Today, as millions of Americans click onto TV and Internet images of President Clinton testifying about his secretive White House affair, Republican strategists are standing by with their fingers crossed.
Indeed, the controversial decision by the GOP-dominated House Judiciary Committee to release Mr. Clinton's videotaped Aug. 17 grand-jury testimony - and 2,800 pages of sometimes sexually explicit evidence - marks the first test of a major Republican political gamble.
Will the public recoil against the GOP-led Congress, affirming polls that show most Americans oppose the release of the video and say that Clinton should not be impeached? Or will public opinion sway in favor of the mainstream Republican view that Clinton committed perjury and impeachment proceedings are warranted?
"There is some risk of a [public] backlash," concedes Ed Gillespie, a Washington-based GOP strategist. "Nobody likes bad news, and the risk is that they shoot the messenger." Indeed, the momentum of public opinion is moving toward the GOP view. "The more people see and know about this," Mr. Gillespie says, "the less likely they are to believe the president."
The public's `right to truth'
On Capitol Hill, Republicans upheld the ideal of transparency to defend Friday's party-line vote to release most of the appendix of independent counsel Kenneth Starr's report on alleged abuses of power and other illegalities by Clinton.
"The American people have the right to know the truth," said Rep. James Rogan (R) of California, a member of the House Judiciary Committee. He was among several Republicans who stressed the public should gain unfiltered access to Starr's materials. "We should not play 'hide the ball' with the American people," he said.
Asked how damaging the release of the video is likely to be to the president's image, Rep. Henry Hyde, chairman of the House Judiciary Committee, replied: "That's for you to decide. That's why we're releasing it."
Judiciary Committee Democrats, citing polls showing Americans oppose the video release by more than 2 to 1, charge that Republicans are ignoring public concerns over graphic sexual details and other objectionable content in a partisan move to discredit Clinton.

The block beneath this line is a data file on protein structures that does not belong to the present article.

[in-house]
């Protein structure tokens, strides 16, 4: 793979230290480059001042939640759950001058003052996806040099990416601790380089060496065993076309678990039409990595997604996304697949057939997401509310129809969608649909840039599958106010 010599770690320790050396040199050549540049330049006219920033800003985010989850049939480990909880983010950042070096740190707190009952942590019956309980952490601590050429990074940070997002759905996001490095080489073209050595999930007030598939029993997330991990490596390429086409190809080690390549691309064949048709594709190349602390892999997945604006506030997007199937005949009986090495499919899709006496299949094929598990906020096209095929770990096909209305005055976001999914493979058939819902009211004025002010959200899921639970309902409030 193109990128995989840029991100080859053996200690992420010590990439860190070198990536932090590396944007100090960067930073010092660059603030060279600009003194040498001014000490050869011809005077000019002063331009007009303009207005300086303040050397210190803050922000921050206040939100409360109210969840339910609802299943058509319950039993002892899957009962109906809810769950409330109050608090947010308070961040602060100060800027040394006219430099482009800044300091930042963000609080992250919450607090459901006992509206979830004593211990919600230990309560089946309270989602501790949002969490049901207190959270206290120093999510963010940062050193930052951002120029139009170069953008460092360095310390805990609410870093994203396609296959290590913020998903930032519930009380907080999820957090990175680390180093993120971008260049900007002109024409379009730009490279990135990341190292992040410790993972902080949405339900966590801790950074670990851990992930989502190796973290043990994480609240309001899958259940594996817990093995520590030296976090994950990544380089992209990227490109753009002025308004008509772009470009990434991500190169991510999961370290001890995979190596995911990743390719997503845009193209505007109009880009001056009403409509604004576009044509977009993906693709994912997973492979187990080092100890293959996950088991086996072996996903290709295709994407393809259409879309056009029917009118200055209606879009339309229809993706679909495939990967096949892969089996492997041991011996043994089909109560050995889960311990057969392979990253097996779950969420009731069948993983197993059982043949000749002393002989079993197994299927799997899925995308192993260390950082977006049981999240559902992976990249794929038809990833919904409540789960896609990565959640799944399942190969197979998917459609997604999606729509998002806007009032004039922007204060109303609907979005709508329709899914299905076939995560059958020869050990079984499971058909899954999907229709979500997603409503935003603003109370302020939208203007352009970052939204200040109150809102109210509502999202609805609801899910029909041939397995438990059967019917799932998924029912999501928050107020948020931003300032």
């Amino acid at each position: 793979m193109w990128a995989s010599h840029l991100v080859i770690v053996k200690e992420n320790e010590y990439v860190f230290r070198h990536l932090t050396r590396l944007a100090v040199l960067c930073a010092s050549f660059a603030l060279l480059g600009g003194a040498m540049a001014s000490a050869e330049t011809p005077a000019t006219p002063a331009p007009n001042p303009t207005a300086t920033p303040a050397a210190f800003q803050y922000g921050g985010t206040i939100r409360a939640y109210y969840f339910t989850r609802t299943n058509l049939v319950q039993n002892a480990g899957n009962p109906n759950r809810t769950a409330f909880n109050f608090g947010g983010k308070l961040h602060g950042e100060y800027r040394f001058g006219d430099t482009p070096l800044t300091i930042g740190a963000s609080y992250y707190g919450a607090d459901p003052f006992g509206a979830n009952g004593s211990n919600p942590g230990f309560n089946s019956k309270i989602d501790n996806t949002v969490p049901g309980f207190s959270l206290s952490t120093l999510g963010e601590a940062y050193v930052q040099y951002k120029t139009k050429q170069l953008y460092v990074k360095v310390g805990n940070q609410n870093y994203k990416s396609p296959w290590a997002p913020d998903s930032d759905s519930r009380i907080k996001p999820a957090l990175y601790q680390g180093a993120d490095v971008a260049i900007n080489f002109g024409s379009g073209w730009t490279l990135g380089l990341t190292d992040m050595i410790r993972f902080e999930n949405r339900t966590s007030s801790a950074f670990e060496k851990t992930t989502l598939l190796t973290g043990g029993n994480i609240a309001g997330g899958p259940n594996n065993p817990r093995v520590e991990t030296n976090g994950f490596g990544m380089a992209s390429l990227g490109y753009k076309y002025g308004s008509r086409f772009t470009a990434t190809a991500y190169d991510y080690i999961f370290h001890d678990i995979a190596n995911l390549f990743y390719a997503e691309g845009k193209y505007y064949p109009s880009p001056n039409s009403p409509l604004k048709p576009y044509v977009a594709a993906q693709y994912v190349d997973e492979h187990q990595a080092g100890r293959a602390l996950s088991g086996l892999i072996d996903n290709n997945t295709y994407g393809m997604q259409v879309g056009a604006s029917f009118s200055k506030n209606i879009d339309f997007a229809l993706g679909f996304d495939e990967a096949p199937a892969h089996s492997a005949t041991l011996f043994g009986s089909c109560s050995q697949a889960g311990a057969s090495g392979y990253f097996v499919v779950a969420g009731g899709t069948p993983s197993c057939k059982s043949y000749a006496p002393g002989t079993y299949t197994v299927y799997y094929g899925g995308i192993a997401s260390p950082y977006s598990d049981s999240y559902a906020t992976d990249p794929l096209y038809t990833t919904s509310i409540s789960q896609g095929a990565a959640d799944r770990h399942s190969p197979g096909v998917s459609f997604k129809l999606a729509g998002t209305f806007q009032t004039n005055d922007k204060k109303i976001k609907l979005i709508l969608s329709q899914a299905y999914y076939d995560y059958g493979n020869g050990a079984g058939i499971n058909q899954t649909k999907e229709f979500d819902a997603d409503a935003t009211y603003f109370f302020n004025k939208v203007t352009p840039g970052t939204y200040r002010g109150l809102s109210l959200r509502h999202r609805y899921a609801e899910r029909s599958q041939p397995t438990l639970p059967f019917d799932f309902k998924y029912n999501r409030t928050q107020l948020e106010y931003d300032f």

"This process has been designed for maximum possible embarrassment of the president," says Rep. Jerrold Nadler (D) of New York. Rep. Barney Frank (D) of Massachusetts said the committee had become nothing more than "a transmission valve for attacks on the president."
Republicans countered that such views are extremist, pointing out that House Democrats broadly supported a vote earlier this month to release all Starr report materials that were not specifically withheld by the committee for being injurious to innocent parties. Most Democrats on the politically polarized committee voted against the release.
Nevertheless, Republican analysts acknowledge that the GOP runs a risk by acting contrary to public wishes. But they say the risk is outweighed, on one hand, by the danger of alienating core party constituents who favor the aggressive pursuit of impeachment.
"It is risky for Republicans, but they have no choice," says Amy Moritz Ridenour, president of the National Center for Public Policy Research, a conservative Washington policy group. "If they do nothing, their own base will blame them and not turn out on election day." Republican legislators are reporting high volumes of calls, letters, and e-mail messages from constituents - and likely voters - who support an impeachment inquiry.
On the campaign trail
Rep. Steve Buyers (R) of Indiana, also a member of the Judiciary Committee, suggested that any public backlash would be directed not at Republicans, but at Democrats "who act like criminal-defense lawyers and try to protect" the president. At the same time, GOP tacticians say they hope to "educate" the public about Clinton in advance of the November elections. "People don't like to be confronted with the president's unseemly behavior, but it's important," Gillespie says.
Democrats contend that the gradual release of the Starr investigation materials, along with the inevitably drawn-out impeachment proceedings, is a kind of "water torture" designed to "keep the president continually off balance and besmirched" as the midterm elections approach, says Mary Cheh, a law professor from George Washington University here.
Indeed, if no decision on impeachment is reached before November, Ms. Ridenour predicts, "it will be a very strong Republican year." Republicans are already expected to gain as many as 15 seats in the House.
As GOP candidates weigh whether to use video footage from the Clinton testimony in campaign ads, Democrats say they will keep focused on platforms and other issues. "If it's a choice between a candidate obsessed with schools and a candidate obsessed with scandal, that's a choice we don't mind," says Olivia Morgan, spokeswoman for the Democratic Congressional Campaign Committee.